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If I earned 40 Social Security credits by age 40, do I get retirement and disability benefits regardless of work and income in the years after I earned the 40 credits? So for example: if by age 40 I earned at least 40 credits and for some reason I didn't work or have income after that, am I still going to get my benefits?

Also, in the Social Security statement, it says that the spouse and child are eligible for a certain amount per month; is it per child? Because it also says "maximum benefit per family" has an X amount of monthly benefit. Does that amount include myself?

Many thanks.

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do I get retirement and disability benefits regardless of work and income in the years after I earned the 40 credits?

For retirement and survivor's benefits, yes. For disability benefits, you must have earned 20 of the credits in the 10 years just prior to your disability, unless your disability is blindness. Source

However, note that the amount you receive can go up with additional years of work, since it's based on the average of the top 35 years of income. If you are under 40, it is near certain that many of those years of income are going to be zero, bringing down the average. (Credit to Dilip Sarwate)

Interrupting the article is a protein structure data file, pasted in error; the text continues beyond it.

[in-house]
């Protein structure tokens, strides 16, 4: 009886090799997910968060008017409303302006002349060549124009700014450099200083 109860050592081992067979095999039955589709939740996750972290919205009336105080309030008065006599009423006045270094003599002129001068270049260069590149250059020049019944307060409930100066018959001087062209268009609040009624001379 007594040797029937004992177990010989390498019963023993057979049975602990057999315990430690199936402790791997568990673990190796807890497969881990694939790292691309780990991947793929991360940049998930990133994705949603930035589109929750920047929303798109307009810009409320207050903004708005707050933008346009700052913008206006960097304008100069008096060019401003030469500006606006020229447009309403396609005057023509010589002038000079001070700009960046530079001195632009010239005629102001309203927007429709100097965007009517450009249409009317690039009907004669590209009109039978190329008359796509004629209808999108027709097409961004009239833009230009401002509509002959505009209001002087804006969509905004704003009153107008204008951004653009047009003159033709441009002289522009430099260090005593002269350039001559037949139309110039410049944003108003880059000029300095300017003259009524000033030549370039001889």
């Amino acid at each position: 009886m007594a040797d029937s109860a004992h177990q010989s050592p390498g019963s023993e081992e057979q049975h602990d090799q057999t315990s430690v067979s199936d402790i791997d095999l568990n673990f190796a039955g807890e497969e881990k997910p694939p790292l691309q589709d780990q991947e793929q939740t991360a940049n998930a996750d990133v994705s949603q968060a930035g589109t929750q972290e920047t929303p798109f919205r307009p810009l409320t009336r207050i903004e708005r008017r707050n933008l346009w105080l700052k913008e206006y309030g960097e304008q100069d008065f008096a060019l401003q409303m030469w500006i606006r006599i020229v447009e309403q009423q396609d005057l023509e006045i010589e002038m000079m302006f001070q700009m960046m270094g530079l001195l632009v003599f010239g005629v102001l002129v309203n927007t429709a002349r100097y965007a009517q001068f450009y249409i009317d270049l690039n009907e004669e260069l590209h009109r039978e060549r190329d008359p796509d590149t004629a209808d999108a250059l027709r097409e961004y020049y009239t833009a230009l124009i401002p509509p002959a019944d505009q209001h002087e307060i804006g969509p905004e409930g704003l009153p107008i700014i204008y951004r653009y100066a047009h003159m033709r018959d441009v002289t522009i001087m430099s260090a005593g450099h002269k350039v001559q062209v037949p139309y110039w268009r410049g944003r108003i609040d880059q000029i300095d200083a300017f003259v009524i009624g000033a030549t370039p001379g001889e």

Also, in the Social Security statement, it says that the spouse and child are eligible for a certain amount per month; is it per child?

Without seeing the statement you are referring to specifically, it is likely per child. However, note the family maximum.

Because it also says "maximum benefit per family" has an X amount of monthly benefit. Does that amount include myself?

Again, without seeing the statement, the answer is likely yes. Source

The total depends on your benefit amount and the number of family members who also qualify on your record. The total varies, but generally the total amount you and your family can receive is about 150 to 180 percent of your full retirement benefit.

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    The answer to the first question is downright wrong; Social Security retirement benefits are based on the weighted sum of the earnings during the 35 highest years of earnings. The benefit will increase even after it has started if a person is still earning after the benefit starts, and one of the post-retirement years replaces an earlier year in the 35-highest-years list maintained by Social Security. This is over and above the annual increase in SS benefits. – Dilip Sarwate Jan 29 '18 at 20:22
  • Adjusted to reference that. – Magua Jan 29 '18 at 20:56

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